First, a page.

Billy Young

Billy Young, Right Track Medical Group

The most troubling trends in our country today are closely tied to mental-health concerns. It doesn’t take an expert to see that.

Suicide rates have climbed 33 percent over the past two decades. Drug addiction has ravaged millions of families. Mass shootings have taken nearly 700 American lives in this century.

It’s no wonder that everybody talks about mental health these days. What’s baffling is this: Why do we as a society continue allowing all this to go on?

For those of us who work in the mental-health field, it’s mind-boggling that we are approaching the year 2020 without our society having made more progress.

It’s true that mental health is no longer the taboo subject it once was. But when was the last time you heard someone talk openly about a mental illness like depression, the way they would talk about having a heart condition?

Companies these days encourage their employees to take a “mental health day” to “refresh and reboot.” While this is a welcome practice, it also tends to trivialize what mental health is really about. It communicates to people: “You’ll take a day to recharge, and then you’ll be better.”

For people who are truly dealing with mental-health issues, the implicit message is this: “You should be able to get this taken care of pretty quickly. Just take a day off, and you’ll be able to come back and function just fine.”

It’s a well-meaning initiative that reveals just how naïve we still are as a society about mental-health issues.

The truth is, some 10 million adults in America — about one in 20 people — live with a serious mental illness. Many suffer silently, only getting help when their symptoms reach a crisis level, if then.

But mental illness is just like any other health issue: The longer you wait to get treatment, the more serious it becomes. And the harder it is to treat.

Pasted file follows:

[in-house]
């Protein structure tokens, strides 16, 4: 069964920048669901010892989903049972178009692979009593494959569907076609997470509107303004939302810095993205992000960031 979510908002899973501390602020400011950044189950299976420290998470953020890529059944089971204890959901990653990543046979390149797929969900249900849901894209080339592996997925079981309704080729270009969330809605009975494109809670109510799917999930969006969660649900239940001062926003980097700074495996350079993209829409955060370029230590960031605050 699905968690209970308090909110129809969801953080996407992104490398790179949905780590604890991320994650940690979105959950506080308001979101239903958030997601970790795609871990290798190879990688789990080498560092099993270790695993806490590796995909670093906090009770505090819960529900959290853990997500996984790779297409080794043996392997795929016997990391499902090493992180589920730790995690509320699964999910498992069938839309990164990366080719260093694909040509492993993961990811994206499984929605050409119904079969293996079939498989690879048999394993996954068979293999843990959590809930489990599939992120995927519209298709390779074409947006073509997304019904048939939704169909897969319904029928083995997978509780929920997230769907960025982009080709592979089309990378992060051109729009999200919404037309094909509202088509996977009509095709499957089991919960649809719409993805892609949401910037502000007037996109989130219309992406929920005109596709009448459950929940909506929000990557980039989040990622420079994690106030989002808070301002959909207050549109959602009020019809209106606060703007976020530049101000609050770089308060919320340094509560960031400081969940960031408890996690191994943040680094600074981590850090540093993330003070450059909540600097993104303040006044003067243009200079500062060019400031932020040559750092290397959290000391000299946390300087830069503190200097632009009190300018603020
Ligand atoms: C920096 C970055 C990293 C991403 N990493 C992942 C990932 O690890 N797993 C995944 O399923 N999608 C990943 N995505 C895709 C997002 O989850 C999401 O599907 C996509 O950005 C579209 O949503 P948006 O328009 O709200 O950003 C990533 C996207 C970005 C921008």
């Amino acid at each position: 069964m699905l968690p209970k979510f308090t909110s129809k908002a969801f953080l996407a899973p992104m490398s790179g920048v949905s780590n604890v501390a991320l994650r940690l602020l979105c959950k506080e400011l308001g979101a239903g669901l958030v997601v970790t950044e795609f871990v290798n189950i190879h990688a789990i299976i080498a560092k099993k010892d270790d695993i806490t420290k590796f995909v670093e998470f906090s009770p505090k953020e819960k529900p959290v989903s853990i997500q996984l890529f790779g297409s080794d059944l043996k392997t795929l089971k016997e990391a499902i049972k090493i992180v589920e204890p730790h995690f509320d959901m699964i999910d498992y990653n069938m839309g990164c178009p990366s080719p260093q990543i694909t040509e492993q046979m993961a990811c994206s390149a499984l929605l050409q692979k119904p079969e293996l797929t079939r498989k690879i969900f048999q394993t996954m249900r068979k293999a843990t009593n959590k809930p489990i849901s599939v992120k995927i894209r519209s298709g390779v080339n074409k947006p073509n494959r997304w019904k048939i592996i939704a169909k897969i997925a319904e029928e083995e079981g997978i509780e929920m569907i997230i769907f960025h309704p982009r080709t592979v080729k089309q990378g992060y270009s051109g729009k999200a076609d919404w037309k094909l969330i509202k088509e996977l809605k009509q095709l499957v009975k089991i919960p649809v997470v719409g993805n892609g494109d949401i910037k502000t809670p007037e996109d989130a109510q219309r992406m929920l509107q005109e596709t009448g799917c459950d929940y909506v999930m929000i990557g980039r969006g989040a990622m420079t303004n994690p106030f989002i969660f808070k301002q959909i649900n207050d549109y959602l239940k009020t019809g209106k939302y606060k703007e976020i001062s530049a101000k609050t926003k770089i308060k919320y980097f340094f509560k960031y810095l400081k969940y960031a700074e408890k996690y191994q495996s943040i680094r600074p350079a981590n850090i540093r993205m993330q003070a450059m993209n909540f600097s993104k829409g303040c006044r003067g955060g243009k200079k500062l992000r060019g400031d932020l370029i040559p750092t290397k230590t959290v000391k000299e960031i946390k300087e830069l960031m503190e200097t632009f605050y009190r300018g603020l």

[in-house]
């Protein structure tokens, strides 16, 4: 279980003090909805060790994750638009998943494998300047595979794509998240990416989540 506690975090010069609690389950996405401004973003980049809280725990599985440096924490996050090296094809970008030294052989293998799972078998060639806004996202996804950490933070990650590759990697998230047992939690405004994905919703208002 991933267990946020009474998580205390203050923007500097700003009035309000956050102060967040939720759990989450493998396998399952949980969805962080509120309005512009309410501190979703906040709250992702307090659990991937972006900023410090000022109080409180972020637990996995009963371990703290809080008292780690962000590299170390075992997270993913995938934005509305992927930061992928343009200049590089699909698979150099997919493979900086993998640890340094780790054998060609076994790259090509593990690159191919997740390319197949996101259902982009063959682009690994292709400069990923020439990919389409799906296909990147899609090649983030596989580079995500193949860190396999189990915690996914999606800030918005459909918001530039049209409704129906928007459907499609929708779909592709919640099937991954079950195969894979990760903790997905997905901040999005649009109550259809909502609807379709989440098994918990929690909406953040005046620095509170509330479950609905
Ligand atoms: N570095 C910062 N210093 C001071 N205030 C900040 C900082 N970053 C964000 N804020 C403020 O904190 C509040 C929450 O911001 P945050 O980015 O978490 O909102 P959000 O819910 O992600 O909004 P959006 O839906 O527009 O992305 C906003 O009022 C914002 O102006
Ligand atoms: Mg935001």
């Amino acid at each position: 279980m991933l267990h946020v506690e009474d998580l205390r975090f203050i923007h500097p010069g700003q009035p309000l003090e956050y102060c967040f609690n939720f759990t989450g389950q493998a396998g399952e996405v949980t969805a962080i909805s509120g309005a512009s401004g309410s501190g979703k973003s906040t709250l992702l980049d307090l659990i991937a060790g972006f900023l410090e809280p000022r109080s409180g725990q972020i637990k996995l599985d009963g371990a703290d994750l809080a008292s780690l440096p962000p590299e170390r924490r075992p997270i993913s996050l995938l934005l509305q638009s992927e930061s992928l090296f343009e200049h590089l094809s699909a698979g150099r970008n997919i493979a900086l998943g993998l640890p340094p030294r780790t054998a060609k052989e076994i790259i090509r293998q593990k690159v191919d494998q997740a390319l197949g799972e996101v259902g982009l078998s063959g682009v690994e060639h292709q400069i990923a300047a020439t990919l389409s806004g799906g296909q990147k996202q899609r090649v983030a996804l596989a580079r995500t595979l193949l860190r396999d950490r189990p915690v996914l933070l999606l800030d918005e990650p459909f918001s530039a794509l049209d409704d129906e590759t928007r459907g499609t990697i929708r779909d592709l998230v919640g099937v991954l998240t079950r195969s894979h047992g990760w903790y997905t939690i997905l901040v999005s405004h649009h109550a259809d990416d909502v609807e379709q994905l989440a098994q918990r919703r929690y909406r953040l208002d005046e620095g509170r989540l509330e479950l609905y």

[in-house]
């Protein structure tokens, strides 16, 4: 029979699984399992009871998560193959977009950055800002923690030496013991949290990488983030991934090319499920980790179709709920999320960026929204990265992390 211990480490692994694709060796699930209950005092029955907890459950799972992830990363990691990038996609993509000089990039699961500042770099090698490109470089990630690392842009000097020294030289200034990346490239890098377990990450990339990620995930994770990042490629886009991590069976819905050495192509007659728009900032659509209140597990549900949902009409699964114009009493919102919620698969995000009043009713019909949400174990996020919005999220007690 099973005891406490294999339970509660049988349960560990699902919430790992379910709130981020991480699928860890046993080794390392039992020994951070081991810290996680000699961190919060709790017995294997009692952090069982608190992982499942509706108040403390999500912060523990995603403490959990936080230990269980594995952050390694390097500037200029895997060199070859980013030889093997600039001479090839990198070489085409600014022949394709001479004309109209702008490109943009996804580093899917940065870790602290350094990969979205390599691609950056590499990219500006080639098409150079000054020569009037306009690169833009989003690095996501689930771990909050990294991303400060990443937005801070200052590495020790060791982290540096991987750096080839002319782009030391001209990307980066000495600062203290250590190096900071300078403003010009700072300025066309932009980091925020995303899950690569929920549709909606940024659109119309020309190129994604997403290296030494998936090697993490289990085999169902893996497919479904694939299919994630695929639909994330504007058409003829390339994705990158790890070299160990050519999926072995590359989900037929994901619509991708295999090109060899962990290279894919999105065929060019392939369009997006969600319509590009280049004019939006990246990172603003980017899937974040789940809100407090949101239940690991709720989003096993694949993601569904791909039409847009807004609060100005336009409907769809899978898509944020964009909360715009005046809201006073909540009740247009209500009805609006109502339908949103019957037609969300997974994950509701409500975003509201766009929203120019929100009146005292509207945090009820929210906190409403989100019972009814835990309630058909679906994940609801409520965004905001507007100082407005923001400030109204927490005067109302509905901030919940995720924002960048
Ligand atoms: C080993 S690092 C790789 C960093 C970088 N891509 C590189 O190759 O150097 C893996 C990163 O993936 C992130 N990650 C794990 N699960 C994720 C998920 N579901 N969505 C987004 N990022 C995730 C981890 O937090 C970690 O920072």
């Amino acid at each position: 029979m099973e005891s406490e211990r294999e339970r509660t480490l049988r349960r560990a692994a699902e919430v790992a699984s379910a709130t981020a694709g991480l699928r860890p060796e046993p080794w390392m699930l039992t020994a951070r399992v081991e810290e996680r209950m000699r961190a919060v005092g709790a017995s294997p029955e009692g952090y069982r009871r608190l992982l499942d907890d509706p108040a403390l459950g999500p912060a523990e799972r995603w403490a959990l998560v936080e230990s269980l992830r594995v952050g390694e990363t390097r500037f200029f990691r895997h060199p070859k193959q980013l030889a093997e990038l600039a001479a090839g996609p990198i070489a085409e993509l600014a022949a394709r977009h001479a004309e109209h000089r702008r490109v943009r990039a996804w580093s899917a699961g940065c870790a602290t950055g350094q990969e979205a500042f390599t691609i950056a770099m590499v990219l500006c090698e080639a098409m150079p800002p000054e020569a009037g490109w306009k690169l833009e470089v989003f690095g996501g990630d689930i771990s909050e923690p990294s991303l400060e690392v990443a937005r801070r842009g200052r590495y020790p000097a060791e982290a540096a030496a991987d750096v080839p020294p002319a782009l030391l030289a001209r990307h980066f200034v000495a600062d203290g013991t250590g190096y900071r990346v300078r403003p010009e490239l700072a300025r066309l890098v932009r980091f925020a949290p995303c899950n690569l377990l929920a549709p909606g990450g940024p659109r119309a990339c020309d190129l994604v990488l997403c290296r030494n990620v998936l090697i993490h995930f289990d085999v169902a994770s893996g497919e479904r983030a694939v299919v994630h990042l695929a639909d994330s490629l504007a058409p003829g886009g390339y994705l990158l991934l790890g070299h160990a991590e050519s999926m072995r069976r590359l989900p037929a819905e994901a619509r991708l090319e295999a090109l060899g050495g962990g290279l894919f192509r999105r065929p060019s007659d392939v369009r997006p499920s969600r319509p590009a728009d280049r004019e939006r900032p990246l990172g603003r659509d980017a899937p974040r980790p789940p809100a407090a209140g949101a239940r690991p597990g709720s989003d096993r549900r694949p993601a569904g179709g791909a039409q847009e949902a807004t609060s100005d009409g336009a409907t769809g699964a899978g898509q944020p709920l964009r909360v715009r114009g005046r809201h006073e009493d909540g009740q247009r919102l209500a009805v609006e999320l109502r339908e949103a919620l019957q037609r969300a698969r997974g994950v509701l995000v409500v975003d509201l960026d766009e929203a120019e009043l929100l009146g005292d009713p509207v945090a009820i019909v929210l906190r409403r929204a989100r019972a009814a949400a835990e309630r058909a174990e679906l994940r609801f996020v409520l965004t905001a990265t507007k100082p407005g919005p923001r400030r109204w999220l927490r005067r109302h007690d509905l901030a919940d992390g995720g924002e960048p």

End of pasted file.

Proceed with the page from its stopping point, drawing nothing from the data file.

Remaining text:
It’s past time to change this dynamic. All you have to do is watch the news every day to see why.

Prevention and early intervention must become the standard in mental healthcare. People should be encouraged to get psychiatric care and therapy sooner, rather than waiting for a crisis. They need access to care at the outpatient level, before a mental illness gets so serious they need to be hospitalized.

Insurance companies must follow existing federal laws that forbid them from covering mental health differently from physical health. State governments — including Mississippi — must require that they actually follow the law. Today, many don’t.

Employers need to make sure that the insurance policies they offer their employees cover outpatient mental-health visits like a general office visit, rather than at a higher “specialist” rate. If they don’t, their employees will not be able to access care. Mental illnesses will progress until a crisis requires hospitalization — with all the associated cost and hardship for both the family and the business.

Finally, other stakeholders in our society must share in the responsibility of getting care for people with a mental illness before they reach a crisis. The most urgent needs, of course, are those who could be at risk for harming themselves or others.

Schools, employers, family courts, hospitals and medical providers all should have good systems for identifying those who are at risk for a mental-health crisis and for helping them access psychiatric evaluations and appropriate care.

Will making these changes cure all our societal ills related to mental illness? No. But it would represent a huge stride.

It’s past time to move mental health forward in this country. Until psychiatric screenings are as ordinary as mammograms and blood pressure checks, we are not going to make real progress in what has become the dominant issue of American life in this century.

Billy Young has spent more than 40 years in mental and behavioral healthcare. He is CEO of Right Track Medical Group, a network of outpatient mental-health clinics in North Mississippi.

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